Julia Hubery & Mei Matsuoka
Simon & Schuster, 2006 (2006)
Reviewed by Hilary Williamson
, we meet a delightful young racoon who loves '
the long swishy grass, the sparkling stream and the rustling, rippling trees
' of his home, but especially loves
Old Father Oak
affi was born in a den high up in Father Oak, learned to climb in his strong branches in the spring, and played all summer in the shade of his green leaves with Chip (a chipmunk) and Blackbird. Now it's autumn and Father Oak's golden leaves are falling through a cold mist. Chip and Raffi make him a blanket of leaves to keep him warm and try to '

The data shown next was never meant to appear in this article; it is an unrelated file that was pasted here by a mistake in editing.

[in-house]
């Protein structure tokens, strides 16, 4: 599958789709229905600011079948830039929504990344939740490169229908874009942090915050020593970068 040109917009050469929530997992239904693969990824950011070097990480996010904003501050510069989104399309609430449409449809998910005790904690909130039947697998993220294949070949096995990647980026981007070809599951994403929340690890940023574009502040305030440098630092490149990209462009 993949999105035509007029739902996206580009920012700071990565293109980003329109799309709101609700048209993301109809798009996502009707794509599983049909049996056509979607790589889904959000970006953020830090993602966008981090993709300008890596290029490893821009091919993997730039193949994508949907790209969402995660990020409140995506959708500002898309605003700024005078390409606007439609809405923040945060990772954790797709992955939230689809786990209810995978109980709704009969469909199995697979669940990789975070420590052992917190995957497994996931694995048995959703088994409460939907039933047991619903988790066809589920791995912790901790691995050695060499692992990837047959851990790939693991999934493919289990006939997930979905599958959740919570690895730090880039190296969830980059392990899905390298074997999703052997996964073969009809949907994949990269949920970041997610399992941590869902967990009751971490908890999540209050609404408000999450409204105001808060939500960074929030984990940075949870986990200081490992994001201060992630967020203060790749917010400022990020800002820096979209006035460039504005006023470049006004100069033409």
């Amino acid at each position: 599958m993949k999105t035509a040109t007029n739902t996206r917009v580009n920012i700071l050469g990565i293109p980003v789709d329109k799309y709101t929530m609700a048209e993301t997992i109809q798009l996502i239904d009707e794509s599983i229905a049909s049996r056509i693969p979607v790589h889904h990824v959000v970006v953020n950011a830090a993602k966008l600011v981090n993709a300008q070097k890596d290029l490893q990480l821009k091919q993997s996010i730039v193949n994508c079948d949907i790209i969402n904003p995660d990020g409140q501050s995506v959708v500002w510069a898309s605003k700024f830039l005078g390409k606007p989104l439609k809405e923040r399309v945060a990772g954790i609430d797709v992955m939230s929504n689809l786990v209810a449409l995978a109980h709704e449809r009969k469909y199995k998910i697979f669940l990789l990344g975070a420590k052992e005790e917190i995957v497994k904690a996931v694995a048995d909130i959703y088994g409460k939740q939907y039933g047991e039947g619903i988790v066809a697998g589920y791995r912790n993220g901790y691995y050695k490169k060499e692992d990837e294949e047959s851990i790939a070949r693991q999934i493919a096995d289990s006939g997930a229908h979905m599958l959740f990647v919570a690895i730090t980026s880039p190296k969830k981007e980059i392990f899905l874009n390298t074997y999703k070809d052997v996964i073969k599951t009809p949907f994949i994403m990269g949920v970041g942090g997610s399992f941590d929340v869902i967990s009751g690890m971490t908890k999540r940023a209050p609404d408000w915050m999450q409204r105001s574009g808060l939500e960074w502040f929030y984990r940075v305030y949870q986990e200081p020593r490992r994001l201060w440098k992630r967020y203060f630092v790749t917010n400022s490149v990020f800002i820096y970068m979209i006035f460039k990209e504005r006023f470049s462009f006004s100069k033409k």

hug him better
'. Blackbird helps them sing their '
', but still he keeps crying leaves.
affi's mother explains what's really happening. They prepare for winter, but before they settle down to sleep, she gives Raffi five acorns, and helps him put them to bed. Can you guess what Raffi finds when he wakes up in spring? This is a sweet story - with bright, cheerful illustrations - about the changing of the seasons, and the surprises brought by spring.
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